At 11:28 p.m., 10/01/10, Twin B, Kelsey Grace, was born.  She, too, cried when they pulled her out, but in a softer way.  They prepared her, a "B" sticker on her hat, and brought her around to my side of the curtain, and like her big sister, she stopped crying when I called her, by name, my "Little Kelsey".  Twin B, the baby of the family, so tiny and soft against my cheek; she was "poor Kelsey" because she'd already had fits of hiccups daily, and I felt like she'd been elbowed and squished by her sister.  She, too, was taken to a warming bed to check her out.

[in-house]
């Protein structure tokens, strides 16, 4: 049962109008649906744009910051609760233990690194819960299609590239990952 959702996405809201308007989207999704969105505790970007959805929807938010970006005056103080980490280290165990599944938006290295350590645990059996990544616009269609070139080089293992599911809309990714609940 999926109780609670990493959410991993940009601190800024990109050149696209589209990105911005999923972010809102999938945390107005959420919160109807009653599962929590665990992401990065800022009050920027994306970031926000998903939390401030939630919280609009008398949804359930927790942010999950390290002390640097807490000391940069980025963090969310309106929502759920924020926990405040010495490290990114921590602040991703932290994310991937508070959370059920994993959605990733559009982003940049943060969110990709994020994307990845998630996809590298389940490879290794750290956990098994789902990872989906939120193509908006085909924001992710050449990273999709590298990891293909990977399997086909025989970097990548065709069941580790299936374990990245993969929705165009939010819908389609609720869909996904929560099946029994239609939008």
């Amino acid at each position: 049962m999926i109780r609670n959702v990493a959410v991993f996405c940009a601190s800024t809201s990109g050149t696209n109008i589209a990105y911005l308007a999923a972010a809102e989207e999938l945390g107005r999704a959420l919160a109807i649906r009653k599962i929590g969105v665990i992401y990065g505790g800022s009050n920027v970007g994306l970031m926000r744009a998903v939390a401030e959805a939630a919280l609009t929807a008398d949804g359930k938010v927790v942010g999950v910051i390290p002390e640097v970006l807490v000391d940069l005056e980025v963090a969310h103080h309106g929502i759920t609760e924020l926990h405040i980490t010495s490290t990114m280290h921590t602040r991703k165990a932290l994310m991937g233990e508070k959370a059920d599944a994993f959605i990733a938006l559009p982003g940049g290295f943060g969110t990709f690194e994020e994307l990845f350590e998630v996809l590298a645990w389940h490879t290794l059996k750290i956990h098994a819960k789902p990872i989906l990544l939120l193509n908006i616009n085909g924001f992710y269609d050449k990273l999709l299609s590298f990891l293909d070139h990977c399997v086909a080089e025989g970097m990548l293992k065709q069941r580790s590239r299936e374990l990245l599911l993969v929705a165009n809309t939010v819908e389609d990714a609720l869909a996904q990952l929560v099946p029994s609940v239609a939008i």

Thankfully both girls appeared healthy, but since they were twins born at 36 weeks (and 4 days) and just over 5 lbs each, they were placed in a special care nursery.  Doug accompanied the girls for their first baths and screenings while I was "patched up".  A short time later, we were reunited in a recovery room, the first room I'd been to upon arriving to the hospital.  One of my favorite pictures was taken by one of the nurses - Doug and I with the twins on my chest, both girls crying (as we'd soon find out was their norm), but both of us smiling, Doug looking a little uncertain and sheepish, and a disbelieving but loving smile on my face.  I knew immediately that I loved them, beyond any feeling I'd ever felt, but it was just so surreal to have two babies - two teeny tiny babies, they each fit in one hand with jerky, twitchy arms and legs hanging over, who were hungry and tired and crying, probably from being traumatized just being born and being out of their comfy little warm dark womb.  They were already louder and seemingly more needy than their big brother.  My hospital time after having Quinn had felt almost like a vacation; I'd ordered meals from a special little menu, been watched over my doctors and nurses, got plenty of sleep, and he wasn't really a crier unless he was especially hungry, just made little baby sounds, like petite little sneezes and lots of farts and burps.  The twins, on the other hand, were super needy from Day 1, needing to eat every one to two hours, crying a lot, gassy, not sleeping very well, scaring each other into hysterics.  I had to learn how to breastfeed them at the same time, dealing with holding these wiggly little babies in place, keeping them awake long enough to get a good feed so they'd gain weight just to survive, figuring out how to console two babies at the same time (and just when I thought I had it figure it, it all seemed to change all the time throughout that first year!).  They were just so tiny and I was severely outnumbered and overwhelmed; I was pretty scared and immediately exhausted.  Still, I had so much love in my heart for them, and ever the optimist, I knew it would all turn around at some point.